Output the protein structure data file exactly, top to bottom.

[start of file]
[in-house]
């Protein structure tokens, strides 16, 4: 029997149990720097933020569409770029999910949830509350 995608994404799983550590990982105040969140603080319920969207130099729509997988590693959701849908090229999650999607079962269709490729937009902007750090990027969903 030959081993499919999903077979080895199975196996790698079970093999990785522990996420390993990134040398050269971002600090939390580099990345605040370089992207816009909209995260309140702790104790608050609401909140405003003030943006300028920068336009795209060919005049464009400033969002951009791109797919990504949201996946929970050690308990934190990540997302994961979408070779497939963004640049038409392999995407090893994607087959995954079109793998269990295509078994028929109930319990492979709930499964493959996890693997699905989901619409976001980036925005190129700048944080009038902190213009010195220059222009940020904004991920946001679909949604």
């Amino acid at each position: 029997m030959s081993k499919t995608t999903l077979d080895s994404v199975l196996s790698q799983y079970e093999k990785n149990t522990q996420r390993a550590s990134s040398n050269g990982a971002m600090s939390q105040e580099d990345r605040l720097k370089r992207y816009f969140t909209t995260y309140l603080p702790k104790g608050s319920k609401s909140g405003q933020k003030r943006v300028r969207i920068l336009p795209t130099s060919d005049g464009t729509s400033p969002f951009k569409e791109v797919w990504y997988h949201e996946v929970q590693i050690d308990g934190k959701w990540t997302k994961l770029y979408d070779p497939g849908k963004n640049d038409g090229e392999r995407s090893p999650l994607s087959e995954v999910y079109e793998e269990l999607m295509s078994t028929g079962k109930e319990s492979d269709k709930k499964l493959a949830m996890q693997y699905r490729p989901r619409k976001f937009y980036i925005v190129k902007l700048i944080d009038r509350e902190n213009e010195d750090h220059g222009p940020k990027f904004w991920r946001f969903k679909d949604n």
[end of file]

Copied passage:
[in-house]
């Protein structure tokens, strides 16, 4: 029997149990720097933020569409770029999910949830509350 995608994404799983550590990982105040969140603080319920969207130099729509997988590693959701849908090229999650999607079962269709490729937009902007750090990027969903 030959081993499919999903077979080895199975196996790698079970093999990785522990996420390993990134040398050269971002600090939390580099990345605040370089992207816009909209995260309140702790104790608050609401909140405003003030943006300028920068336009795209060919005049464009400033969002951009791109797919990504949201996946929970050690308990934190990540997302994961979408070779497939963004640049038409392999995407090893994607087959995954079109793998269990295509078994028929109930319990492979709930499964493959996890693997699905989901619409976001980036925005190129700048944080009038902190213009010195220059222009940020904004991920946001679909949604």
């Amino acid at each position: 029997m030959s081993k499919t995608t999903l077979d080895s994404v199975l196996s790698q799983y079970e093999k990785n149990t522990q996420r390993a550590s990134s040398n050269g990982a971002m600090s939390q105040e580099d990345r605040l720097k370089r992207y816009f969140t909209t995260y309140l603080p702790k104790g608050s319920k609401s909140g405003q933020k003030r943006v300028r969207i920068l336009p795209t130099s060919d005049g464009t729509s400033p969002f951009k569409e791109v797919w990504y997988h949201e996946v929970q590693i050690d308990g934190k959701w990540t997302k994961l770029y979408d070779p497939g849908k963004n640049d038409g090229e392999r995407s090893p999650l994607s087959e995954v999910y079109e793998e269990l999607m295509s078994t028929g079962k109930e319990s492979d269709k709930k499964l493959a949830m996890q693997y699905r490729p989901r619409k976001f937009y980036i925005v190129k902007l700048i944080d009038r509350e902190n213009e010195d750090h220059g222009p940020k990027f904004w991920r946001f969903k679909d949604n």